May 7, 2009 in City
Campaign targets same-sex rights
Referendum creates conservative rift
OLYMPIA – Calling themselves a “broad-based coalition,” same-sex marriage foes want to overturn a new law granting gay and lesbian couples most of the rights of spouses, short of marriage.
“This is both a referendum campaign and a statement of unity within the faith community,” the Faith and Freedom Network announced shortly after filing Referendum 71 this week.
But there are deep divisions among religious conservatives over the move, with many prominent Christian leaders worried that it could backfire.
“I would be very disappointed to be dragged into an effort that is unlikely to succeed and very likely to ultimately be counterproductive,” wrote the Rev. Joe Fuiten, of Bothell, citing recent polling. “Doing the strategically wrong thing, even in a good cause, is not wisdom.”
Fuiten – who remains opposed to domestic partnerships and same-sex marriage – this week made public excerpts of discussions he’d had with dozens of prominent Christian leaders over the referendum. The lengthy memo offers a peek into the sort of political calculus that normally takes place only behind closed doors.
“The fact is that pastors across the state do not want to do this,” he said in an interview. It would be far better, he said, to get organized for a ballot measure next year that focuses on same-sex marriage.
Referendum 71 supporters say they’re undeterred.
“We believe we will succeed,” said Faith and Freedom’s president, Gary Randall. The coalition includes the Washington Values Alliance, the Christian Coalition, and several state lawmakers, including Rep. Matt Shea, R-Mead.
Washington’s new law affects domestic partners, giving them virtually all the rights and responsibilities of spouses. But it does not allow same-sex couples to marry.
To Randall, that’s a distinction without a difference. Once the bill is signed into law by Gov. Chris Gregoire later this month, Randall and some lawmakers predict a quick trip to the courthouse, where attorneys will argue that it’s discriminatory not to let same-sex couples marry.
“It is everything but marriage without the word, but it elevates the homosexual relationship to the same level as marriage,” he said. “There’s no legal difference. All it is is the name.”
And it’s better to try and head that off now, he argues, than to try to take away couples’ marriage certificates after the fact.
Proponents of same-sex marriage say time is on their side. People are increasingly accepting of gay and lesbian neighbors, co-workers and family members, they say. Several of Washington’s openly gay lawmakers have said they view same-sex marriage as a matter of when, not if. And they predict the referendum will fail.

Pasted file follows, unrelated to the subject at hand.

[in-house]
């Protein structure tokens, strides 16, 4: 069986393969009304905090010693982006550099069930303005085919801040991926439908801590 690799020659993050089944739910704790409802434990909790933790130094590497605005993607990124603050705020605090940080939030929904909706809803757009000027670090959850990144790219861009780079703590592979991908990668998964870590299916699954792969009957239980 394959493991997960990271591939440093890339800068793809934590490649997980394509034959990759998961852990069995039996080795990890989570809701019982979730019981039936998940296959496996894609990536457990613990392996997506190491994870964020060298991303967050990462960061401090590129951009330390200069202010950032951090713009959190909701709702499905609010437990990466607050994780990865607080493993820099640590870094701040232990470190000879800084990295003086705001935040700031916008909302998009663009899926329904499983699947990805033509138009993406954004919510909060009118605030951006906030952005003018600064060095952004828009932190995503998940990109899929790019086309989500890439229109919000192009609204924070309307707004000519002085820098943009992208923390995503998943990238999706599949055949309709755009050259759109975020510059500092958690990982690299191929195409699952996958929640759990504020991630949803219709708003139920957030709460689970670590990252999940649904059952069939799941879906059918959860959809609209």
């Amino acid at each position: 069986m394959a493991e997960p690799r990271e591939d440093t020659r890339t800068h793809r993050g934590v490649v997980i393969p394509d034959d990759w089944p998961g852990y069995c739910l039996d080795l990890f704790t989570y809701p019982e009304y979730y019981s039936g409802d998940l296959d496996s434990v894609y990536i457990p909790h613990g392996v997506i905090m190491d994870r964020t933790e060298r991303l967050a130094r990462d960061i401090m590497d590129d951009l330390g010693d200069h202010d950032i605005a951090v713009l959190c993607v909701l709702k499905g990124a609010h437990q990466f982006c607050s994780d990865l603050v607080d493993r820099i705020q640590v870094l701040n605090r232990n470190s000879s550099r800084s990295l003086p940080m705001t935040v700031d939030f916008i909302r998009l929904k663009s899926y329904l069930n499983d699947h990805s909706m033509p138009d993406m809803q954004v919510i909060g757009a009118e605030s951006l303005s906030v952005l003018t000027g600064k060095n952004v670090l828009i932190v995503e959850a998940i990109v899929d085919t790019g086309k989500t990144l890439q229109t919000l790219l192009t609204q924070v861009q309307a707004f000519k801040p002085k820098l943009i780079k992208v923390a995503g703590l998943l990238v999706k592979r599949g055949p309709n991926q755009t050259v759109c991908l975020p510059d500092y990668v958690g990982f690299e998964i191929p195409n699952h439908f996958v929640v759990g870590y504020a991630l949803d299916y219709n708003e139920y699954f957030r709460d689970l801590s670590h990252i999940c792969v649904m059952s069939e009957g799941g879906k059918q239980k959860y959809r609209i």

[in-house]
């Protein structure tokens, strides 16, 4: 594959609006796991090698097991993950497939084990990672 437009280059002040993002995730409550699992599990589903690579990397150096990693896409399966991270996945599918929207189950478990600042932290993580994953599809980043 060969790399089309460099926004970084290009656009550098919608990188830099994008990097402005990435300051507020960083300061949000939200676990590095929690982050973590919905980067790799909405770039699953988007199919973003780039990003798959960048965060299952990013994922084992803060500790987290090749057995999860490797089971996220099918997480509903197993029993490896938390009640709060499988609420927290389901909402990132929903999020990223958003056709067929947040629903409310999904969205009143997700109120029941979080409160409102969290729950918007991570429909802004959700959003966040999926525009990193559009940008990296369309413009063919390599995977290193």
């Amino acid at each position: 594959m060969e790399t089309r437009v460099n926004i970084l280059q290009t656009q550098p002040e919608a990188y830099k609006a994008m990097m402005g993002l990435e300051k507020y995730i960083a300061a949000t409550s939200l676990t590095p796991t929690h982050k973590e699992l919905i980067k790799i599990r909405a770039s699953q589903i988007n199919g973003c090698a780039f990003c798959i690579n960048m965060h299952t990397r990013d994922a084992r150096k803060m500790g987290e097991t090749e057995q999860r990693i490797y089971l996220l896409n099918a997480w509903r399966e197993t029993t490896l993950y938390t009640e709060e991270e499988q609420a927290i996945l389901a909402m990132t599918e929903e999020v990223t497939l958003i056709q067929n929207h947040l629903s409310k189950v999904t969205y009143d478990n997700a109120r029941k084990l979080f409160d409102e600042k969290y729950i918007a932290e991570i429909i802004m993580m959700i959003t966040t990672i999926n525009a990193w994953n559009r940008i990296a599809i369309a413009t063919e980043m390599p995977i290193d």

“I’m confident that Washington voters support gay and lesbian families who work hard, play by the rules, and pay taxes just like all other families,” Sen. Ed Murray, D-Seattle, said.
Randall and Fuiten both argue that public support stops at the word “marriage.” Both are determined to head off same-sex marriage if they can. Their disagreements seem largely tactical.
Fuiten’s memo focuses mostly on campaign strategy. The public – and potential campaign backers – are focused mainly on the economy, he said. Polling suggests that most voters are OK with domestic partnerships. “We’ve lost the domestic partnership battle,” Fuiten said. “… We just have to accept that reality.”
And if the referendum fails, he said, lawmakers are likely to interpret that as public support for legalizing same-sex marriage. “I know that some will say I just lack faith,” he wrote. “It might be. I don’t have any interest in being another General Custer.”
Instead of a referendum to overturn state legislation, he said, he’d rather see a citizens’ initiative next year “to make the case on our terms” against same-sex marriage.
All sides agree that a critical factor is how the question is framed. Even with wording chosen by gay marriage foes, polling suggests a difficult battle this year. Faith and Freedom recently paid to add a question to independent pollster Stuart Elway’s survey.
“Do you believe that homosexuals should have the right to be legally married?” voters were asked. Fifty percent said no, 43 percent said yes.
But change the words to “gay marriage” or “same-sex marriage,” Elway said, and people are more supportive.
Social conservatives are determined not to repeat the mistakes of 2006, when a petition drive by initiative promoter Tim Eyman and church groups failed to get enough signatures.
It was a deep disappointment for social conservatives. They’d sent petitions to more than 5,000 churches across the state, hoping to overturn a law making it illegal to discriminate on the basis of sexual orientation. (Eyman’s showman tactics also rankled. He dressed as Darth Vader for one event, referred to himself as “the Dark Lord” in front of TV cameras and scheduled the final press conference on June 6, 2006.)
Fuiten said he will not help out with the referendum. He doesn’t think organizers can gather the 150,000 or so signatures they’ll need or win a statewide vote over the domestic partnerships legislation.
“And I hope I’m proved wrong,” he said.